The Coulombi Egg Oil Tanker - Ballast Tanks - Key to Safety
Better protection, safer and more economical than Double Hull


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COULOMBI EGG oil tanker design - the key to safety is the ballast tanks.

A Double Hull VLCC has about 230 000 m² of surface area in the tank body double hull segregated ballast tanks. In a rare accident when the tanker is loaded, the double hull/ballast tanks shall prevent discharge of oil into the environment, but as the tanker is in ballast almost half of its life, it is even more important to protect the ballast tanks against corrosion, so the structure will not waste away, making the VLCC unsafe and a risk of pollution due to structural defects, wear and tear.

The corrosion protection may consist of two coats of light colored tar free epoxy paint and its life may be between 2 - 10 years depending on the quality of the application. Minor imperfections in application may be protected by about 2 300 zinc anodes (about 50 tonnes of zinc). First cost may be of the order US$ 4.0 million. Some 1996 built double hull VLCC's had only one coat (to save first cost?) and today (December 2002) the coating has already broken down and corrosion and serious problems have started.

The only solution is re-coating but how to do that? Future repairs and maintenance of the coating are not easy, as access and space inside the double hull are limited by hundreds of manholes and the areas involved are very large.

No doubt the coating will first break down in the highly stressed areas, local corrosion will start, fatigue or corrosion cracks develop and then anything can happen, e.g. the side shell falls off with a massive oil spill as a consequence. One weakness of Double Hull is that the outer side shell supports the inner shell and vice versa and that fractures in one may cause collapse of the two.

Latest findings show that Double Hull crude oil tankers also need coating protection against pitting and corrosion in the bottom of the cargo tanks! The reason for this is multiple: sulphuric acid or biological matters concentrated in the water in certain crude oils that accumulates at the bottom, high temperature inside the double hull heating up the cargo oil, elastic deformation of the inner bottom plate up to 10 mm between stifferners and floors, crystaline modifications of the steel in way of welding butts and seams, etc. With no protection the result has been catastrophic - the pitting rate may be 2-3 mm per year on the cargo side, after three, four years the pitting has eaten through half the bottom plate, which then splits - oil fills the double bottom! Thus you have to add 15 000-20 000 m² of sophisticated coating of the cargo tanks bottom to the above in a double hull VLCC.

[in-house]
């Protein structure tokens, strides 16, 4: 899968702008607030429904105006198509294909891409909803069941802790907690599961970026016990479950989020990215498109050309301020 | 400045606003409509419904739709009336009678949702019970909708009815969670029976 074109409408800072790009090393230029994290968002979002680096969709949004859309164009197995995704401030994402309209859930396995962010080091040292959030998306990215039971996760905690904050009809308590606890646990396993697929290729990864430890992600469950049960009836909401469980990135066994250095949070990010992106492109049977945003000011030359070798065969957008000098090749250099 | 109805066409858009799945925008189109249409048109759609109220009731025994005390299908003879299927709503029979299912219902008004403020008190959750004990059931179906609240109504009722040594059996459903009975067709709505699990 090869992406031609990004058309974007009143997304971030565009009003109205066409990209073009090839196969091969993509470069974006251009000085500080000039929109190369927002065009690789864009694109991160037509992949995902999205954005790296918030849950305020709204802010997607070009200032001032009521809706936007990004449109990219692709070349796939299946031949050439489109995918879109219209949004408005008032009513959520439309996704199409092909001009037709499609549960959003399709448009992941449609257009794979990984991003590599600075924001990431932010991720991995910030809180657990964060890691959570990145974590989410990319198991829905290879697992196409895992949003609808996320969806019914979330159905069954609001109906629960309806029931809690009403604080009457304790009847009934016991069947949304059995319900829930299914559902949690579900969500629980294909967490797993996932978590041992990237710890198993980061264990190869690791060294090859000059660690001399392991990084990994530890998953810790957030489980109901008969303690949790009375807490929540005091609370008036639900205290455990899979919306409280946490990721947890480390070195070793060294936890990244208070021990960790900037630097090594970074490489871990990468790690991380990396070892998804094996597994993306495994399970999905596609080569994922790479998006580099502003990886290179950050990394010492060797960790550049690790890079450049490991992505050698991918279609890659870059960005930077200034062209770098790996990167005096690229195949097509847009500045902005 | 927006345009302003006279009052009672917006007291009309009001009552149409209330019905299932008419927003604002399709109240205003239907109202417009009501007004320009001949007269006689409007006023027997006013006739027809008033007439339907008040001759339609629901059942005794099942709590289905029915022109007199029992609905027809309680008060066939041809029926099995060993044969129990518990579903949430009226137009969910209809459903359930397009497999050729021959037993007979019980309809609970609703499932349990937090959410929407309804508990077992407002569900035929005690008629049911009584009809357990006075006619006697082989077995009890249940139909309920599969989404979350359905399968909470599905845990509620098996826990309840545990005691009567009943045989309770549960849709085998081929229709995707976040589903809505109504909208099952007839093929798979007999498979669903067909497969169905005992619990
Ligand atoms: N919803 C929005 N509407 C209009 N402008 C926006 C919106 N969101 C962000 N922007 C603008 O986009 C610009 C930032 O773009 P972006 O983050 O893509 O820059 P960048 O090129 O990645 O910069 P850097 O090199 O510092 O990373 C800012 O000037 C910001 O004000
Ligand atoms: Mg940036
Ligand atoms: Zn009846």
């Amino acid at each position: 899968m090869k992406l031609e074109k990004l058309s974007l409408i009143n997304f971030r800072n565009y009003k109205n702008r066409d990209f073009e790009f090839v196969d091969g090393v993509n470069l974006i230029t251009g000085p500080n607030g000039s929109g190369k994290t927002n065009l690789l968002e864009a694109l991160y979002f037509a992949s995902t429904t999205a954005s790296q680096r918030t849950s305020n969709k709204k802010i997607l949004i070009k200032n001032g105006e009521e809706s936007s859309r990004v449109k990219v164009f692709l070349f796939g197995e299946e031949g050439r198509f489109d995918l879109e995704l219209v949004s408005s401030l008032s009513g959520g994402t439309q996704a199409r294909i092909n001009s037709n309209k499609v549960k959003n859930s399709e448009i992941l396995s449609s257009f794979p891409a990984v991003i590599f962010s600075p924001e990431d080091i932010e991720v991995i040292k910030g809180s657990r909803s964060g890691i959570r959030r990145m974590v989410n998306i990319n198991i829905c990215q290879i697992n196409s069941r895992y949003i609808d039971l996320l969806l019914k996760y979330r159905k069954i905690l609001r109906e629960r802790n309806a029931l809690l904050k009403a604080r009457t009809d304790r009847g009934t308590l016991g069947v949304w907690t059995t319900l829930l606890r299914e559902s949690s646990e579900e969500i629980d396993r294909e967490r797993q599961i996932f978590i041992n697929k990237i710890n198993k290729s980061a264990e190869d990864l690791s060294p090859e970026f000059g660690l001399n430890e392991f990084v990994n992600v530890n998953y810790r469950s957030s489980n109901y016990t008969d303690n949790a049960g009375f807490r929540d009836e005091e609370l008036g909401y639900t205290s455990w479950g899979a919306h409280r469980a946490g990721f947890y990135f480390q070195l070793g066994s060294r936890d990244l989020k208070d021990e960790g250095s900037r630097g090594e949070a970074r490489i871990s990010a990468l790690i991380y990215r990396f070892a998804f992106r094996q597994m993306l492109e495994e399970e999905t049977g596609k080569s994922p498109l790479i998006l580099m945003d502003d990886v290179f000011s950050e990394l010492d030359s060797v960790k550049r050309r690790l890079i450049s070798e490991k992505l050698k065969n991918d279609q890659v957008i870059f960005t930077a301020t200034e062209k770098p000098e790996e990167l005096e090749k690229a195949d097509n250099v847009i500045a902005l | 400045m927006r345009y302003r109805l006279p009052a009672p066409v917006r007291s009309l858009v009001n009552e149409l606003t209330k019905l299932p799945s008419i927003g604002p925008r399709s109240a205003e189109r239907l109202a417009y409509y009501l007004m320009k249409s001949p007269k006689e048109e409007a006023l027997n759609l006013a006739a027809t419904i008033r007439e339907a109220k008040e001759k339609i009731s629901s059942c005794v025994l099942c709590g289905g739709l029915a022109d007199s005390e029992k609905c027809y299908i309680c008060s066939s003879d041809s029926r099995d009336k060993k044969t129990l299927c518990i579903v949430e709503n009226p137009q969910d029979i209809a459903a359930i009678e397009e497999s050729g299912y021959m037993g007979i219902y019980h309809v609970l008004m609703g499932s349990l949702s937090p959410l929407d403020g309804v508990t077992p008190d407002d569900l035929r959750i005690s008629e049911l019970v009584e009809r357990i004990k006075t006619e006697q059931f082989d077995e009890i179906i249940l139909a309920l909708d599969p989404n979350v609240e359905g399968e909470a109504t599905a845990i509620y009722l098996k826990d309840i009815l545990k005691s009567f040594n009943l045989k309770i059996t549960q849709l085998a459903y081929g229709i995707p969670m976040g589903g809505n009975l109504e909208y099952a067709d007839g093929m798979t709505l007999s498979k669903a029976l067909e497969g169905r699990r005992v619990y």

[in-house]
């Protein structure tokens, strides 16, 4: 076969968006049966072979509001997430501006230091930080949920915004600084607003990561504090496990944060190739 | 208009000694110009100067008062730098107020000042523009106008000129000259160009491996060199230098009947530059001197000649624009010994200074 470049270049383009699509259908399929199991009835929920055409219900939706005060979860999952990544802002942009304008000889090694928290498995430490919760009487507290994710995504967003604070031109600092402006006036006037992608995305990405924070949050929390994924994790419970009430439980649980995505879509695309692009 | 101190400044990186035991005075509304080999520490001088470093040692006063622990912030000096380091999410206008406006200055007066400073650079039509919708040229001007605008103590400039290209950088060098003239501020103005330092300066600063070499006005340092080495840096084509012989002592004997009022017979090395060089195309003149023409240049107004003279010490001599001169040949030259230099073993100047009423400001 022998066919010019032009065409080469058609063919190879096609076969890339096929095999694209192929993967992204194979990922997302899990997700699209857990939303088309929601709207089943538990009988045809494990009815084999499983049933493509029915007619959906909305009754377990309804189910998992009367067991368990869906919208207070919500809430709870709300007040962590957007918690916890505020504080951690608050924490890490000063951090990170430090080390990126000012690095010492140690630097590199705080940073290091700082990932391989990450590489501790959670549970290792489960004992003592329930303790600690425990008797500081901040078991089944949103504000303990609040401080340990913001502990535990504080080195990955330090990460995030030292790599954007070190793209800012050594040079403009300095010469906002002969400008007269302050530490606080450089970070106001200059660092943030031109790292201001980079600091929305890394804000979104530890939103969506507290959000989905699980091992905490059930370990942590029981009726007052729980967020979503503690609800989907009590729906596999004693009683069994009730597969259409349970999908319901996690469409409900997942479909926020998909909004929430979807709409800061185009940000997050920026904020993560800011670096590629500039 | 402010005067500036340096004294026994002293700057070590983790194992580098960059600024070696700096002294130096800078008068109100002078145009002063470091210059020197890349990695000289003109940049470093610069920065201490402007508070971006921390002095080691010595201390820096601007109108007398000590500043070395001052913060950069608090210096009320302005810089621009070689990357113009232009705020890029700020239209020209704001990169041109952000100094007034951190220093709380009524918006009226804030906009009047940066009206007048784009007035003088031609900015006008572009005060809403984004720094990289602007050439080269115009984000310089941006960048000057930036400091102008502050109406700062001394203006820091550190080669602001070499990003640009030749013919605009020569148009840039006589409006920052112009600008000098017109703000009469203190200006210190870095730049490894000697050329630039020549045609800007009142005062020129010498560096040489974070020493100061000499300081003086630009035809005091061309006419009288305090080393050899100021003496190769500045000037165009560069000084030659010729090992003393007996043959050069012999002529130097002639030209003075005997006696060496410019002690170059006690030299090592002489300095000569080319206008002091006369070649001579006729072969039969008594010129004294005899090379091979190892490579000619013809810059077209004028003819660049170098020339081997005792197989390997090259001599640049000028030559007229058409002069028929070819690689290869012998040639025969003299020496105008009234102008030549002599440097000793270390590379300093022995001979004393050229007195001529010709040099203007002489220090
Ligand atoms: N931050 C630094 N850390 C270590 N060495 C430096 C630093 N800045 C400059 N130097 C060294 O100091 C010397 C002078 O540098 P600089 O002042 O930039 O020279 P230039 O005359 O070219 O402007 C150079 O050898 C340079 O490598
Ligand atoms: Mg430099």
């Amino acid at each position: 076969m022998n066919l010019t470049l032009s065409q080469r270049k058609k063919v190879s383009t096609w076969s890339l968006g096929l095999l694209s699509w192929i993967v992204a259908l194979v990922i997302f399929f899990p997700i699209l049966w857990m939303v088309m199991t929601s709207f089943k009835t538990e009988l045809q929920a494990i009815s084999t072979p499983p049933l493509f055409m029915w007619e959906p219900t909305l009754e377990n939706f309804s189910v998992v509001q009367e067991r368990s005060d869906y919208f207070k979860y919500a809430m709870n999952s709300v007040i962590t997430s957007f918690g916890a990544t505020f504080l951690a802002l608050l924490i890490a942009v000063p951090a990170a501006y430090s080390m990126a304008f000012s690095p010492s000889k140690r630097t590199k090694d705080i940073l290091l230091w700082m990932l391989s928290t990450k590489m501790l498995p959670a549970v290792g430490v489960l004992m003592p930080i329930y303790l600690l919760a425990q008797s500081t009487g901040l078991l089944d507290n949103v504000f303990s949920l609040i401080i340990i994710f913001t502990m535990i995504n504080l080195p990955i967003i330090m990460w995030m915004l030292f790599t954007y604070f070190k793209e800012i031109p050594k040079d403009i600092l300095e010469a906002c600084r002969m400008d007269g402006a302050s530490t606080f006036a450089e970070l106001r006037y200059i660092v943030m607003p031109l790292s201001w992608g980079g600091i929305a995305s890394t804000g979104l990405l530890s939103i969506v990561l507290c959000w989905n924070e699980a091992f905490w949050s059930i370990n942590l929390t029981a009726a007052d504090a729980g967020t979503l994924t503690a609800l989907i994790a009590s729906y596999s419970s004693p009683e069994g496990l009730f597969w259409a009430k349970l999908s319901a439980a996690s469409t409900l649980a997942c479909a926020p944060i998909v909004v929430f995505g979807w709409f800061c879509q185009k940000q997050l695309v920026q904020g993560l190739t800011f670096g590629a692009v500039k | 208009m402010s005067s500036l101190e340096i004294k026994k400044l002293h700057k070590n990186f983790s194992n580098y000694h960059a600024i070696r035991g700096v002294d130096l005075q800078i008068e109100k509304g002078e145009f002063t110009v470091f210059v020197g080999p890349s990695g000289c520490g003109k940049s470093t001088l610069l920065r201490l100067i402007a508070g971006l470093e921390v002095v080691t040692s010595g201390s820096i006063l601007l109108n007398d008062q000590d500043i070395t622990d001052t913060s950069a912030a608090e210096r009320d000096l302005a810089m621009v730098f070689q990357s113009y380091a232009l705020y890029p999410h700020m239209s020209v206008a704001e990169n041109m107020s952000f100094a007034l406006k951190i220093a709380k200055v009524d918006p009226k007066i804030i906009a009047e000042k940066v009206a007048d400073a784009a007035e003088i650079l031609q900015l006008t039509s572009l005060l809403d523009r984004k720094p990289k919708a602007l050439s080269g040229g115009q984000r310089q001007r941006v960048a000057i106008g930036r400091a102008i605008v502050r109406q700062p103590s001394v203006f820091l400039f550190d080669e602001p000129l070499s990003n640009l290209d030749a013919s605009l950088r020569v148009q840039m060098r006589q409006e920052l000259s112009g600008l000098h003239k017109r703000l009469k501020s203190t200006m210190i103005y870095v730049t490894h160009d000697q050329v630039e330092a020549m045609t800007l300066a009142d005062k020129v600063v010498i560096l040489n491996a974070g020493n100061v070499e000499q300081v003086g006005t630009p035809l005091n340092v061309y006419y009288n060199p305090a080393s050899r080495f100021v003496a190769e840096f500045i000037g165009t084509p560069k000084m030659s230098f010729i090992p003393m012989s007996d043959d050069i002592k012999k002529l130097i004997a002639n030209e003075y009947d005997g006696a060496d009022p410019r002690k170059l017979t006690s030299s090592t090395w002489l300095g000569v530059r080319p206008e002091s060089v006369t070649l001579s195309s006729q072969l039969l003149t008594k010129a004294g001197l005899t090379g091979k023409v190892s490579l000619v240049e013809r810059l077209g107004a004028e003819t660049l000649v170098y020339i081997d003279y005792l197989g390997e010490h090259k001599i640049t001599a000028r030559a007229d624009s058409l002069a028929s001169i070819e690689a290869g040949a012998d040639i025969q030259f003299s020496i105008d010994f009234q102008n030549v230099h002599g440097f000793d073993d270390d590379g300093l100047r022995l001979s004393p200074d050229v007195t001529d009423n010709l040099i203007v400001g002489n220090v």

The COULOMBI EGG tanker simplifies the problem in an innovative way - the double hull ballast tanks are replaced by top side tanks only, which, according to the IMO/MEPC Marpol I/13F(5) definition of tanker marine environment protection, provide equivalent protection of the marine environment as Double Hull. But the structural area inside the ballast tanks is reduced more than three times (to abt. 66 000 m² in a VLCC) and the first cost of corrosion protection is reduced in proportion. Future repairs and maintenance of the coating are possible and much easier thanks to much better and easier access and more space.

No doubt the risk of structural failure, wear and tear in the ballast space, and therefore also the risk of leaks of cargo and hydrocarbon gas into the ballast space, explosions and fires, are reduced - and the safety is improved. The single hull cargo bottom plate does not need any inside corrosion or pitting protection based on single hull experience.

When 1000's of tonnes of muck and dirt may collect in the bottom of a Double Hull Suezmax tanker or VLCC from ballast taken in rivers and ports, all muck and dirt are always flushed out when deballasting a COULOMBI EGG tanker by gravity, as it is carried above the ballast water line (see above figure of a COULOMBI EGG tanker midship section).

When a COULOMBI EGG tanker arrives to load cargo, all ballast water is discharged by gravity (through valves in the ship's side). It could easily have been replaced during the voyage to avoid spreading alien marine species - another IMO concern. In port cargo is loaded simultaneously with deballasting and no ballast pump need be started during the operation.